Now that the NFL playoffs will include the Los Angeles Rams, the citizens of Orange County may still be subjected to an acute identity crisis. The odds for a Super Bowl win are slim, but if this occurs, a question of geography and community pride surfaces.
Where will they hold the ticker-tape parade? Does Mayor Tom Bradley still claim this Orange County team? Will the stars of Hollywood grace Anaheim Stadium and then follow the team bus an hour north to downtown Los Angeles? Will the Los Angeles-based electronic media envelop our Orange County team in its "Southland" umbrella?
These may not be idle questions as our diverse, thriving county sputters through multiple urban snarls during its centennial year. A lack of identity permeates the 714 area code. Other than the Orange County Performing Arts Center, community pride is isolated to Mickey Mouse's Main Street. But unlike the real Fantasyland, health care, housing, transportation, air quality and crime are issues that can't be swept behind the ticket booth.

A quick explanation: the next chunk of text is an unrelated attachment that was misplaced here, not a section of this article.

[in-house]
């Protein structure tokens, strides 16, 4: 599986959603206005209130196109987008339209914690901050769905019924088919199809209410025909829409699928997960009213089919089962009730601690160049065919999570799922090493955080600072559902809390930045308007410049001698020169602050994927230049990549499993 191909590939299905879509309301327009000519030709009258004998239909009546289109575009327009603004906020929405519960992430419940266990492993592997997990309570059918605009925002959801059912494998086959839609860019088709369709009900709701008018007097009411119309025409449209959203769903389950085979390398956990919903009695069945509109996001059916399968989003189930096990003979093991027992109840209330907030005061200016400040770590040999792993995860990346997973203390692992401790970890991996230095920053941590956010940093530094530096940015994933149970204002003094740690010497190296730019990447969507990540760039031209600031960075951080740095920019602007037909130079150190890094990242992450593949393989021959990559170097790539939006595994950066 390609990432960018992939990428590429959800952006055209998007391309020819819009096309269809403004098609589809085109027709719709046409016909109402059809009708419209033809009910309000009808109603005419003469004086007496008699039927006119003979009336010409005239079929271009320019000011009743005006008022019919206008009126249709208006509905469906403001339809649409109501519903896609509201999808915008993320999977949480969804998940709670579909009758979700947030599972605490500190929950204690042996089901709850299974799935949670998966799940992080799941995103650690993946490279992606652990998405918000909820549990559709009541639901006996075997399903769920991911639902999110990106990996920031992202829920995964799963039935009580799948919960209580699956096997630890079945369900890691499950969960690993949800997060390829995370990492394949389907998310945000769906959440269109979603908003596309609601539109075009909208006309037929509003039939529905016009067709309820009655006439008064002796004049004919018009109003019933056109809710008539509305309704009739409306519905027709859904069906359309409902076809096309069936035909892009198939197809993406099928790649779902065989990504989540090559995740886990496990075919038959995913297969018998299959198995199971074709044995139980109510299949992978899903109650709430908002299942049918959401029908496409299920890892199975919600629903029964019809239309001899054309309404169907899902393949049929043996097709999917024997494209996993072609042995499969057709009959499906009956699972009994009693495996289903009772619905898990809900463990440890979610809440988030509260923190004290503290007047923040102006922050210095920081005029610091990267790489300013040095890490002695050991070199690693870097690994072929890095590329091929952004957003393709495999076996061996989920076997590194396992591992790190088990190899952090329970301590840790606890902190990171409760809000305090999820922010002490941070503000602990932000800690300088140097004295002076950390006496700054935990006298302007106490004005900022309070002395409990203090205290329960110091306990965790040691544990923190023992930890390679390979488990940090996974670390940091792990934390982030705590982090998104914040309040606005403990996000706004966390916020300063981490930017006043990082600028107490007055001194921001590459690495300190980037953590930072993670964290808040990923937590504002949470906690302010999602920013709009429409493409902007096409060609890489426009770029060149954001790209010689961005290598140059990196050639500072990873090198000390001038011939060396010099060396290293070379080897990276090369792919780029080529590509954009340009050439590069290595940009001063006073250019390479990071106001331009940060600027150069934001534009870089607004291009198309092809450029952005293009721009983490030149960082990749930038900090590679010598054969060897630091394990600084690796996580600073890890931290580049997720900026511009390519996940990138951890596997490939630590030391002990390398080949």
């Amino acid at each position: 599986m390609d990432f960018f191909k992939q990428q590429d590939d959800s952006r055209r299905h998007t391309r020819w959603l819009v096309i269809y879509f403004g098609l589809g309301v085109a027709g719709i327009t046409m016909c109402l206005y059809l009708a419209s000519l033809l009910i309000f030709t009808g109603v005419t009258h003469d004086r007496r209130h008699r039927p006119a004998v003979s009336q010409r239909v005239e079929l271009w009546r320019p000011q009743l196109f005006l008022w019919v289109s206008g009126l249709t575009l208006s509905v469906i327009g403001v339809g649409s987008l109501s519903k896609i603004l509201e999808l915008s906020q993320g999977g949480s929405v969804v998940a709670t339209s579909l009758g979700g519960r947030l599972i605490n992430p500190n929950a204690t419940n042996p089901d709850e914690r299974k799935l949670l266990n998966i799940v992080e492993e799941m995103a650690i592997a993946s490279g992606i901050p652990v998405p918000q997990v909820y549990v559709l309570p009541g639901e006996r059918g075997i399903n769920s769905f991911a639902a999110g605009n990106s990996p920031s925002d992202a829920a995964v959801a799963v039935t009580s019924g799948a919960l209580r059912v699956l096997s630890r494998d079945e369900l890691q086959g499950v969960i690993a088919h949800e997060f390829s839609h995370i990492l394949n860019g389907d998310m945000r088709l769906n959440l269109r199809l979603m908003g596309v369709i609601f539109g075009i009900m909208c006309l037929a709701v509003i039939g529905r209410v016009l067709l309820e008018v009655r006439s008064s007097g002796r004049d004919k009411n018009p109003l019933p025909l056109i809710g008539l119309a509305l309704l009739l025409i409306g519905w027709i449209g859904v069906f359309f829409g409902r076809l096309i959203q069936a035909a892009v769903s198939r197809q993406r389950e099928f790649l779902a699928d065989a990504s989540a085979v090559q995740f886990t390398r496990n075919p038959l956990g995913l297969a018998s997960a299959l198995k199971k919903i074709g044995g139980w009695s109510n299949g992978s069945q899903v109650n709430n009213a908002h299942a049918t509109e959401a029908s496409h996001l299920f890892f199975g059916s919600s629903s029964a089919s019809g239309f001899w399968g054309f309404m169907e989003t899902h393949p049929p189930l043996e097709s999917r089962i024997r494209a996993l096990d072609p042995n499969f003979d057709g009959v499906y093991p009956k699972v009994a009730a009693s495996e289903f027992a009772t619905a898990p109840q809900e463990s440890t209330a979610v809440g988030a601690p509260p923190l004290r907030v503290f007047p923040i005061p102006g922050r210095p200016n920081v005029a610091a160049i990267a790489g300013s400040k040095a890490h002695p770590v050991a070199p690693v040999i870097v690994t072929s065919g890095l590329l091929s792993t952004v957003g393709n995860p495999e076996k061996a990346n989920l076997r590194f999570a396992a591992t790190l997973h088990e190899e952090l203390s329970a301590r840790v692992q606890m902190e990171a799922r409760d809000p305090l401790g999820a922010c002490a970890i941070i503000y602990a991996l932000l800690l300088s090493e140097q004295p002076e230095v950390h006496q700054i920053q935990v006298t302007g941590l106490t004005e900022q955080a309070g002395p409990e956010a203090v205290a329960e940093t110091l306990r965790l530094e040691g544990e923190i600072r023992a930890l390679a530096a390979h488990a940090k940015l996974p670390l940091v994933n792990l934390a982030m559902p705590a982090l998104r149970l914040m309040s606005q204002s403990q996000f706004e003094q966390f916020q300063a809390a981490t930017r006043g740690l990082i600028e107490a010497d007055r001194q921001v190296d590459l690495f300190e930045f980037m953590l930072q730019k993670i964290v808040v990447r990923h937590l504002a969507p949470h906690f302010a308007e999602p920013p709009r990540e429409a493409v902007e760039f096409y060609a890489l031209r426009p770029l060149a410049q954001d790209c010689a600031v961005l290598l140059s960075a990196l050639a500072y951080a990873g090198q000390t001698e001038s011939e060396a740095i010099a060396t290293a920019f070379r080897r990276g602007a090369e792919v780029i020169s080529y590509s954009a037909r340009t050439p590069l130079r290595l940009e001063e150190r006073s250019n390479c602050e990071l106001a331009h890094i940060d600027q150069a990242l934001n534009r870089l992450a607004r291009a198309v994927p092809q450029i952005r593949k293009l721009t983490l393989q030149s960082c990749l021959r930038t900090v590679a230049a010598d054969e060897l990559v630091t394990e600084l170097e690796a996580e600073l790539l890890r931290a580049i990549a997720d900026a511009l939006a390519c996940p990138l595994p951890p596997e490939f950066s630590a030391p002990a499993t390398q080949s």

But how do we address these problems, and what does this have to do with Anaheim Stadium? Our first priority is to base electronic media coverage of our community in Orange County. A local network news affiliate would focus attention on issues that are crucial to our future. Local advertisers would undoubtedly welcome and support this. Constant news reports of Los Angeles gang murders or the latest crackdown on crack cocaine are interesting; however, coverage of our collapsing trauma care system, the development of the south county, transportation solutions and the consistent and expanding haze over our valley would better serve our community.